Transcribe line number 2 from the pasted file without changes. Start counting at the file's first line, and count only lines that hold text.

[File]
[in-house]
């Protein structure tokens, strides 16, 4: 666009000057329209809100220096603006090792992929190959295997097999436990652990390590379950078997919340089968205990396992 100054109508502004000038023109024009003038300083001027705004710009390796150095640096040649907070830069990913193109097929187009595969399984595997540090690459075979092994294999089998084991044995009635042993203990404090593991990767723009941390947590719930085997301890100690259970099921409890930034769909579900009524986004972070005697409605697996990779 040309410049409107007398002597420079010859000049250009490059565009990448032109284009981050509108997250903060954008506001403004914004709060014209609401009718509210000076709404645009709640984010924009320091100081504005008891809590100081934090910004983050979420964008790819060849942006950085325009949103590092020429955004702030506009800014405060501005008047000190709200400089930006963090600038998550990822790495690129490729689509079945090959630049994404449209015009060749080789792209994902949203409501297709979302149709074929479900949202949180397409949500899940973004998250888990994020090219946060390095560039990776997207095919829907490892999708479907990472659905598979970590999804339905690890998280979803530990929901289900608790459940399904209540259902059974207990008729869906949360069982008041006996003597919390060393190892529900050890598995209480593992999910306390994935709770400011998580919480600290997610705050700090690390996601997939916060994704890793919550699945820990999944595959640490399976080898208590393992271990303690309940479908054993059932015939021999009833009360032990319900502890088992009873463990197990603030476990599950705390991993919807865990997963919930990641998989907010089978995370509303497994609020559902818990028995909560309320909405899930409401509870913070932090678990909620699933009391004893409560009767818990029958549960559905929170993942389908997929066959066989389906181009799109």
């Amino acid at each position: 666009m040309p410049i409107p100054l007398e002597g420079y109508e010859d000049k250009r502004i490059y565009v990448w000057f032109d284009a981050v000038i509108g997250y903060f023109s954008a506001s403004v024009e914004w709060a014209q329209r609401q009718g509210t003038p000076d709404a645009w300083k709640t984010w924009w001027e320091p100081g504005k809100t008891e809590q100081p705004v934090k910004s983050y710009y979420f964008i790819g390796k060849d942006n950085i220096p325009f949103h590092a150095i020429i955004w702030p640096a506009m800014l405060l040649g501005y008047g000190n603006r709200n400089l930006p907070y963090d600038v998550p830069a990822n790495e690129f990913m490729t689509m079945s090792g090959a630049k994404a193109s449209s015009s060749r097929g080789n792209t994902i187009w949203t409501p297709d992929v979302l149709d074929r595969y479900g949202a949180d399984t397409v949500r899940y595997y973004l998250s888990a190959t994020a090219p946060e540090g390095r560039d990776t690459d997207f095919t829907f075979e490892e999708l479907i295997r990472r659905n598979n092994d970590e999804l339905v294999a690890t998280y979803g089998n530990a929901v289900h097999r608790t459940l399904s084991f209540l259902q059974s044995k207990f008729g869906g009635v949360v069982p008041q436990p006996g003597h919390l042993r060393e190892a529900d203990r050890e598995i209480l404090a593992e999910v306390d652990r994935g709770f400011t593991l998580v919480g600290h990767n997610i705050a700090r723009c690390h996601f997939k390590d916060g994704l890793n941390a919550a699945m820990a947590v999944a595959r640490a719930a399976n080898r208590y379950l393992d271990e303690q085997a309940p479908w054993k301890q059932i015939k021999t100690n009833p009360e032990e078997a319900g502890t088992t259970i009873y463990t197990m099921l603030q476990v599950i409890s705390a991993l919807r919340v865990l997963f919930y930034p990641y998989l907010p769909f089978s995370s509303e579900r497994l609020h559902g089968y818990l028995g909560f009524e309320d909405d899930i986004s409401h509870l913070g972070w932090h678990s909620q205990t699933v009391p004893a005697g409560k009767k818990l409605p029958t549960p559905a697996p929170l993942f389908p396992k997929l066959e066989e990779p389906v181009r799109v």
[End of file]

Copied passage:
């Protein structure tokens, strides 16, 4: 666009000057329209809100220096603006090792992929190959295997097999436990652990390590379950078997919340089968205990396992 100054109508502004000038023109024009003038300083001027705004710009390796150095640096040649907070830069990913193109097929187009595969399984595997540090690459075979092994294999089998084991044995009635042993203990404090593991990767723009941390947590719930085997301890100690259970099921409890930034769909579900009524986004972070005697409605697996990779 040309410049409107007398002597420079010859000049250009490059565009990448032109284009981050509108997250903060954008506001403004914004709060014209609401009718509210000076709404645009709640984010924009320091100081504005008891809590100081934090910004983050979420964008790819060849942006950085325009949103590092020429955004702030506009800014405060501005008047000190709200400089930006963090600038998550990822790495690129490729689509079945090959630049994404449209015009060749080789792209994902949203409501297709979302149709074929479900949202949180397409949500899940973004998250888990994020090219946060390095560039990776997207095919829907490892999708479907990472659905598979970590999804339905690890998280979803530990929901289900608790459940399904209540259902059974207990008729869906949360069982008041006996003597919390060393190892529900050890598995209480593992999910306390994935709770400011998580919480600290997610705050700090690390996601997939916060994704890793919550699945820990999944595959640490399976080898208590393992271990303690309940479908054993059932015939021999009833009360032990319900502890088992009873463990197990603030476990599950705390991993919807865990997963919930990641998989907010089978995370509303497994609020559902818990028995909560309320909405899930409401509870913070932090678990909620699933009391004893409560009767818990029958549960559905929170993942389908997929066959066989389906181009799109």